To the Editor:
We read with interest the meta-analysis by Hovaguimian et al.1 on the effects of a high perioperative inspiratory oxygen fraction. The positive conclusions in terms of decreased risk of surgical site infection (SSI), weak prophylactic effect on nausea, and no increased risk of atelectasis raise several methodological concerns.
First, the preventive effect on SSI was reported for patients receiving prophylactic antibiotics although the observed difference was not statistically significant (upper 95% CI, 1.00). Moreover, the actual rates of patients receiving antibiotics were only reported in four of the nine trials,2–5 leaving the conclusion to be based on protocol information from five trials, and a separate analysis of antibiotics versus no antibiotics was omitted. The large body of evidence demonstrating no significant effect on SSI from perioperative hyperoxia to 1,966 patients for caesarean section was excluded from the current meta-analysis, because the intervention was delivered through nonrebreathing masks during neuraxial anesthesia,6 although such face masks are able to deliver a fraction of inspired oxygen (Fio2) greater than 0.60 inducing an adequate high-to-normal Fio2 ratio. The Evaluation of Nitrous Oxide In the Gas Mixture for Anaesthesia (ENIGMA) trial, favoring hyperoxia versus nitrous oxide to prevent SSI, was included without restrictions in the meta-analysis, suggesting that there is no difference between nitrous oxide and nitrogen in this context.5 However, a randomized trial of 197 patients7 receiving five different interventions, including a perioperative Fio2 of 0.80, was excluded because data could not be extracted. Data seem to be available, and the significantly increased risk of SSI in the intervention group in that study would further have challenged the primary conclusion of this meta-analysis.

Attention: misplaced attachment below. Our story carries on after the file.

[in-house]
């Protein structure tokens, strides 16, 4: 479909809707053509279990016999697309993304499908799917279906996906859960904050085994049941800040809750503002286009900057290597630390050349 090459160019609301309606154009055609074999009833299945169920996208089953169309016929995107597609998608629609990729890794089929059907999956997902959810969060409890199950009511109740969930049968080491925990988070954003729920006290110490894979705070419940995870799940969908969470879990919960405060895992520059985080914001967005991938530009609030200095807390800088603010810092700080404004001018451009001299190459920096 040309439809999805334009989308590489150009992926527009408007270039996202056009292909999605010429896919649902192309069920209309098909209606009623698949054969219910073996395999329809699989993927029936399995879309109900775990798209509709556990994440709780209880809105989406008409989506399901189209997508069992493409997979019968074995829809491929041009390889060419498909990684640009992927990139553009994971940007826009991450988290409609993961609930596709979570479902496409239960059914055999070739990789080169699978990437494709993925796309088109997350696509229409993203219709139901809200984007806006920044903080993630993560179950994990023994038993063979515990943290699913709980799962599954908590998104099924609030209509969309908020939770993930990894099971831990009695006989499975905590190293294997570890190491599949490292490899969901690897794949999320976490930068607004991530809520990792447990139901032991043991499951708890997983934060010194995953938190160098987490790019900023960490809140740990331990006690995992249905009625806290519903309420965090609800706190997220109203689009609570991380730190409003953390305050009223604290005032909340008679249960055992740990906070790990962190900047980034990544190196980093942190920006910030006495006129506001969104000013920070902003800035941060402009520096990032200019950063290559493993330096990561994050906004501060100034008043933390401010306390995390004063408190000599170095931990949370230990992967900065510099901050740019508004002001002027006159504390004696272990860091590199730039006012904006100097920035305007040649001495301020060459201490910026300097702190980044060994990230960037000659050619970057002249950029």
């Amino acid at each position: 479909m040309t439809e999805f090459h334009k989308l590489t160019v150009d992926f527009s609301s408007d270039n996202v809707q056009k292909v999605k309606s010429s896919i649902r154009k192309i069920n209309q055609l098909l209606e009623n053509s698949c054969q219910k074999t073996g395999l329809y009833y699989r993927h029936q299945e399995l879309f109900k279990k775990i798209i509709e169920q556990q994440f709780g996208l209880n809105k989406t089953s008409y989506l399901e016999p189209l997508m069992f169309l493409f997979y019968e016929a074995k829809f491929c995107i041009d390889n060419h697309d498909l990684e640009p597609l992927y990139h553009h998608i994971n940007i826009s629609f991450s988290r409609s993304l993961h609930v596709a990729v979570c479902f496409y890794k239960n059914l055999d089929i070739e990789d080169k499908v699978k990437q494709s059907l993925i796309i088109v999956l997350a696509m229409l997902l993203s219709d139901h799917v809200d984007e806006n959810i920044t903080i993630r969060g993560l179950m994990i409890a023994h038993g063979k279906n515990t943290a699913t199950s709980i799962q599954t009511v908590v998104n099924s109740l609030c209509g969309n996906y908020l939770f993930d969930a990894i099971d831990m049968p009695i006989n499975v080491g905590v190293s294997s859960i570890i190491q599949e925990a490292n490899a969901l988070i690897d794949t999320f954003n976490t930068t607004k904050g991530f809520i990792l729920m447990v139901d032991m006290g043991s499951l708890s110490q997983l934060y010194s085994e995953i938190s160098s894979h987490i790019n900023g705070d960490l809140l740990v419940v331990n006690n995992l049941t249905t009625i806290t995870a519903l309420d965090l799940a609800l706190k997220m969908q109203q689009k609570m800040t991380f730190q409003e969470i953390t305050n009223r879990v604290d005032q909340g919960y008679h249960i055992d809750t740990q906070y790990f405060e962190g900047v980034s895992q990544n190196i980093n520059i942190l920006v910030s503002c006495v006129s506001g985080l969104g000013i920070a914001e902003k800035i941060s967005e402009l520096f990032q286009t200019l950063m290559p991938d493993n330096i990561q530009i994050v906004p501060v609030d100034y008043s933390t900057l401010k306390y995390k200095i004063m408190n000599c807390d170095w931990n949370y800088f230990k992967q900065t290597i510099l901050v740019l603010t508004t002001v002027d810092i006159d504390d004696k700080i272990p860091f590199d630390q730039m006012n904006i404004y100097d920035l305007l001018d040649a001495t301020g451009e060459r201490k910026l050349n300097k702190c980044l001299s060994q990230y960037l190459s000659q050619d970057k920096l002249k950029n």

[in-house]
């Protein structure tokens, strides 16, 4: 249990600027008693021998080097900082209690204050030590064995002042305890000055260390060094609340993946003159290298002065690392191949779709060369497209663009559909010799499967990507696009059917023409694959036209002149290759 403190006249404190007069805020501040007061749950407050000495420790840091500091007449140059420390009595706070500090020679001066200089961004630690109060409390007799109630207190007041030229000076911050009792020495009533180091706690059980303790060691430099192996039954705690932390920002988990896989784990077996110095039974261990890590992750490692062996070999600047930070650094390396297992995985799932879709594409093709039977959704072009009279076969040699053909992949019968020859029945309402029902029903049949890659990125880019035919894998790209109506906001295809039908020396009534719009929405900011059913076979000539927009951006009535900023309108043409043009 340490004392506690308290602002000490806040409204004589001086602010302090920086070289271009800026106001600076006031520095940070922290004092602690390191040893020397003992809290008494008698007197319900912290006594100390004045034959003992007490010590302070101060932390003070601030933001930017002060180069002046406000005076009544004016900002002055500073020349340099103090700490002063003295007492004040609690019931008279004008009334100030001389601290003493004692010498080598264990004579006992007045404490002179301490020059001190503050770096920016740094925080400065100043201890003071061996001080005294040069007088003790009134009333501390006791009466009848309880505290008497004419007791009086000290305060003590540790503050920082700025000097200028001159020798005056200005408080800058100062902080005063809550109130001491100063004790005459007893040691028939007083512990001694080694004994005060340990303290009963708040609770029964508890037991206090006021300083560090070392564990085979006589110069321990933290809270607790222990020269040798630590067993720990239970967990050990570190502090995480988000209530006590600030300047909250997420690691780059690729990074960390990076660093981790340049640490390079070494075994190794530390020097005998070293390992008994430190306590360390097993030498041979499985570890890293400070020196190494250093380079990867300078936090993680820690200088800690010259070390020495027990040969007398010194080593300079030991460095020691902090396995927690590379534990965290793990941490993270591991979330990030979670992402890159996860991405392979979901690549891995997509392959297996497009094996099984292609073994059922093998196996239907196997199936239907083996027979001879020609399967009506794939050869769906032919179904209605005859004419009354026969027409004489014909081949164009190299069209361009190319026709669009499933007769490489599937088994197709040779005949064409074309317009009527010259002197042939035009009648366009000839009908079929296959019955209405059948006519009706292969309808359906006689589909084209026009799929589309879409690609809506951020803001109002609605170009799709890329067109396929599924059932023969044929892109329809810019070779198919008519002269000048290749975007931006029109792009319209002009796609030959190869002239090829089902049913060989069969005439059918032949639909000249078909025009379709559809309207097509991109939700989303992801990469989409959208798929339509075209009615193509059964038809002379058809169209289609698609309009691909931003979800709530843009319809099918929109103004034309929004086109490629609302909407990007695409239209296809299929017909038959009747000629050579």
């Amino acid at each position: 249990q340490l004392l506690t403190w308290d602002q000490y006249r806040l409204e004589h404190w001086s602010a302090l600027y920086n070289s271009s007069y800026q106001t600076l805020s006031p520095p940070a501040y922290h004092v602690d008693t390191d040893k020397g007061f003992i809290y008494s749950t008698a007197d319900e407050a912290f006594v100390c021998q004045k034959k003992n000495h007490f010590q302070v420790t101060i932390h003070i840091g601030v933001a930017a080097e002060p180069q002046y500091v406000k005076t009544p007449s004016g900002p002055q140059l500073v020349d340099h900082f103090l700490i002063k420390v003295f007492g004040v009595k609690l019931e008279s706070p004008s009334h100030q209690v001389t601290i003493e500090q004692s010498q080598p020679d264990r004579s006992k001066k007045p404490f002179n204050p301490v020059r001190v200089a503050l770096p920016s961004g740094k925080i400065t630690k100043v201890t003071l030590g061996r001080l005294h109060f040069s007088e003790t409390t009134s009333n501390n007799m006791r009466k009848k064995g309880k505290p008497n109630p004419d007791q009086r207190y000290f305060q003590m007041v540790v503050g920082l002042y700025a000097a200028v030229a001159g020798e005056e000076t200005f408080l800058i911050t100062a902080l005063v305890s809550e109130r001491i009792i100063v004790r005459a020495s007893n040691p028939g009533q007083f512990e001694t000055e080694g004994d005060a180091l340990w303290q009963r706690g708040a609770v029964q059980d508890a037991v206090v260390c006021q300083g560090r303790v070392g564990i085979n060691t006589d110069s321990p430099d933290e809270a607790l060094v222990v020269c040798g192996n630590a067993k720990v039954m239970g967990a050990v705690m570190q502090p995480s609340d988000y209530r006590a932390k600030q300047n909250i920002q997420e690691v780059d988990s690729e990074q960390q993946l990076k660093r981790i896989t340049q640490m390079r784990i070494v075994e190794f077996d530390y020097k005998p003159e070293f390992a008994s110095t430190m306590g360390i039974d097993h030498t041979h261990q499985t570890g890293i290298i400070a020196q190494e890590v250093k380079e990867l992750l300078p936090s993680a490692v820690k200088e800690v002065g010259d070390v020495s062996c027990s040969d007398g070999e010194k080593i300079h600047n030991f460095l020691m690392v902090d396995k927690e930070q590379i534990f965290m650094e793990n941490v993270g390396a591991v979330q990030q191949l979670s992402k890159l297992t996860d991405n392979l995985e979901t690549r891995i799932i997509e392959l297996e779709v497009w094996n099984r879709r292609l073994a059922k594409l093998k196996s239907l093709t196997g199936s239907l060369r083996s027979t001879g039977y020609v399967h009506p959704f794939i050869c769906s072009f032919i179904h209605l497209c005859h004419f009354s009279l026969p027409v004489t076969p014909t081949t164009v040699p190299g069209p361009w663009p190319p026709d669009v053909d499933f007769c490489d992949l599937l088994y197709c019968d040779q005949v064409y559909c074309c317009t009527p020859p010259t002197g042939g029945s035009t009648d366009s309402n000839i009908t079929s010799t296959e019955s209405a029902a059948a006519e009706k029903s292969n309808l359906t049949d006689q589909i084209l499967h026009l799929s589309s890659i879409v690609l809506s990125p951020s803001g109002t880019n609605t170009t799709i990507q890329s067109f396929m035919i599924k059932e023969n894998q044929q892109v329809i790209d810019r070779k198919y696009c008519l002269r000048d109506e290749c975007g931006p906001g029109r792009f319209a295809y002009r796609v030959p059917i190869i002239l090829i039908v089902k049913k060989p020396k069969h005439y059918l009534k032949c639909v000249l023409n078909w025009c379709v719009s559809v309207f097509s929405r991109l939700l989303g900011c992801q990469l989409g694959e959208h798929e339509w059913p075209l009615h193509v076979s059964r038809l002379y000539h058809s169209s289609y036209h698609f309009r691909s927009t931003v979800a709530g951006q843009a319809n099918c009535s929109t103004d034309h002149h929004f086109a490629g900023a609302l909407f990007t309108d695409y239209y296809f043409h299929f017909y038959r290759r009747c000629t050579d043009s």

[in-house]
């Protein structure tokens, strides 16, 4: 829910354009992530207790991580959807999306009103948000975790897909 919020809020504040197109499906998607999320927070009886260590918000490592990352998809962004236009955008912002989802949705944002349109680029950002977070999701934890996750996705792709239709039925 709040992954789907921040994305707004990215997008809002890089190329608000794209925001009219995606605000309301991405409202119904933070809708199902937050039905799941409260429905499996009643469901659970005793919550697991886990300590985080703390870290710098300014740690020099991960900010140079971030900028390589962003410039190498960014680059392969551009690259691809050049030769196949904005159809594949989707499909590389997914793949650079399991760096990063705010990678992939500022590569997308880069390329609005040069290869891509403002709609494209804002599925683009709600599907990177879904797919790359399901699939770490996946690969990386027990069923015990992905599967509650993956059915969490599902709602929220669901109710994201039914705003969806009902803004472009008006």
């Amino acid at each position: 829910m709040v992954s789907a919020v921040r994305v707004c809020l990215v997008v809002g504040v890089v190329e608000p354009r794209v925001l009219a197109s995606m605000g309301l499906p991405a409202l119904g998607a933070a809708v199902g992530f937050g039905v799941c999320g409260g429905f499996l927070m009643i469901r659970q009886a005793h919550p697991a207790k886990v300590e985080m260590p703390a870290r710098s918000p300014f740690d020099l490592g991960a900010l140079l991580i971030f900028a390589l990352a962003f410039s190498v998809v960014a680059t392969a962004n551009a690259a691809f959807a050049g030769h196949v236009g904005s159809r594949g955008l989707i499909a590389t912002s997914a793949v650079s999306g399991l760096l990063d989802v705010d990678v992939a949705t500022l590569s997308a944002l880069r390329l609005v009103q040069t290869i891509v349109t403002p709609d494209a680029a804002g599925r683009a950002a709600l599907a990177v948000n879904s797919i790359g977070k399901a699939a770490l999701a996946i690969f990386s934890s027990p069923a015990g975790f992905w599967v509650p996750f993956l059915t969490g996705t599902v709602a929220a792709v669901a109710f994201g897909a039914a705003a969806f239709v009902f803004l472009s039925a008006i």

Second, the mild beneficial effect of perioperative inspiratory hyperoxia on postoperative late nausea was the only one of six secondary outcomes that was statistically significant, suggesting that this finding may be due to chance rather than the intervention.
Third, although no significant differences were found as to the rates of pulmonary side effects, that outcome was not accurately defined and the adverse effects may be greatly underdiagnosed, because routine pulmonary examinations have not been performed in any of the large trials. Other harms were not assessed, but recently published data suggest increased long-term mortality with 80% oxygen.8 A positive risk–benefit ratio along with the administration of a high perioperative inspiratory oxygen fraction is therefore not evident.
The meta-analysis included trials at low as well as high risk of bias, and finally, the authors did not consider the risk of finding the nearly significant result by chance because of too few randomized patients, which might have tempered their conclusion. The meta-analysis presented by the authors—following the previously published meta-analyses—may only be regarded as an interim-analysis toward a conclusive answer. In a trial sequential analysis,9 it can be calculated that the diversity-adjusted required information size is 9,019 randomized patients for showing a 23% relative risk reduction (fig. 1), and there are thus no conclusive answer so far, as only 5,103 patients have actually been randomized.
All authors of this letter were members of the PROXI trial steering committee investigating 80% oxygen to prevent surgical site infection (JAMA 2009; 302:1543–50) and are also authors of an upcoming Cochrane review about the effects of high perioperative inspiratory oxygen fraction for adult surgical patients (Cochrane Database of Systematic Reviews 2010, Issue 12. Art. No.: CD008884. DOI:10.1002/14651858.CD008884).